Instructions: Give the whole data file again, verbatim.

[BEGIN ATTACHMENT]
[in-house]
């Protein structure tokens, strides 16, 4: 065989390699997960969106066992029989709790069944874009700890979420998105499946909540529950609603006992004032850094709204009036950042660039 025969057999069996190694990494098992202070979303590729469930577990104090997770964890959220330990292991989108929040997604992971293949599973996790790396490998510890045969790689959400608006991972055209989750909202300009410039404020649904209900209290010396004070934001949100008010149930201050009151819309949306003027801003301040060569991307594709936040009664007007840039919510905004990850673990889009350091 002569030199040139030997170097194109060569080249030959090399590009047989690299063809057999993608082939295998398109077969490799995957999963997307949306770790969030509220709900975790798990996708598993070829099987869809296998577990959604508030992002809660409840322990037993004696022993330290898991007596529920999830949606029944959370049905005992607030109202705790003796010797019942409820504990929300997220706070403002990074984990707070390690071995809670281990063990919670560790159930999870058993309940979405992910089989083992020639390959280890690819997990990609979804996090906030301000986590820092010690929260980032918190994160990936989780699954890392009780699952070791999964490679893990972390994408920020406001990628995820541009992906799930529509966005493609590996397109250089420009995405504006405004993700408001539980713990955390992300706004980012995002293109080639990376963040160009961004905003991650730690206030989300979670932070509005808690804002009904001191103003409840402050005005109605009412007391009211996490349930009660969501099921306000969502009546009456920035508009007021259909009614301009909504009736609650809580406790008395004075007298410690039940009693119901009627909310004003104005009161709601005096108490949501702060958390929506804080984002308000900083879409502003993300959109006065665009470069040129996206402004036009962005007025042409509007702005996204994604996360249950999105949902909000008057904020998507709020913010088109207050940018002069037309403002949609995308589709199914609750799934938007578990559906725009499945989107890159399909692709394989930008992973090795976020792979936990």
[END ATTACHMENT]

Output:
[in-house]
């Protein structure tokens, strides 16, 4: 065989390699997960969106066992029989709790069944874009700890979420998105499946909540529950609603006992004032850094709204009036950042660039 025969057999069996190694990494098992202070979303590729469930577990104090997770964890959220330990292991989108929040997604992971293949599973996790790396490998510890045969790689959400608006991972055209989750909202300009410039404020649904209900209290010396004070934001949100008010149930201050009151819309949306003027801003301040060569991307594709936040009664007007840039919510905004990850673990889009350091 002569030199040139030997170097194109060569080249030959090399590009047989690299063809057999993608082939295998398109077969490799995957999963997307949306770790969030509220709900975790798990996708598993070829099987869809296998577990959604508030992002809660409840322990037993004696022993330290898991007596529920999830949606029944959370049905005992607030109202705790003796010797019942409820504990929300997220706070403002990074984990707070390690071995809670281990063990919670560790159930999870058993309940979405992910089989083992020639390959280890690819997990990609979804996090906030301000986590820092010690929260980032918190994160990936989780699954890392009780699952070791999964490679893990972390994408920020406001990628995820541009992906799930529509966005493609590996397109250089420009995405504006405004993700408001539980713990955390992300706004980012995002293109080639990376963040160009961004905003991650730690206030989300979670932070509005808690804002009904001191103003409840402050005005109605009412007391009211996490349930009660969501099921306000969502009546009456920035508009007021259909009614301009909504009736609650809580406790008395004075007298410690039940009693119901009627909310004003104005009161709601005096108490949501702060958390929506804080984002308000900083879409502003993300959109006065665009470069040129996206402004036009962005007025042409509007702005996204994604996360249950999105949902909000008057904020998507709020913010088109207050940018002069037309403002949609995308589709199914609750799934938007578990559906725009499945989107890159399909692709394989930008992973090795976020792979936990």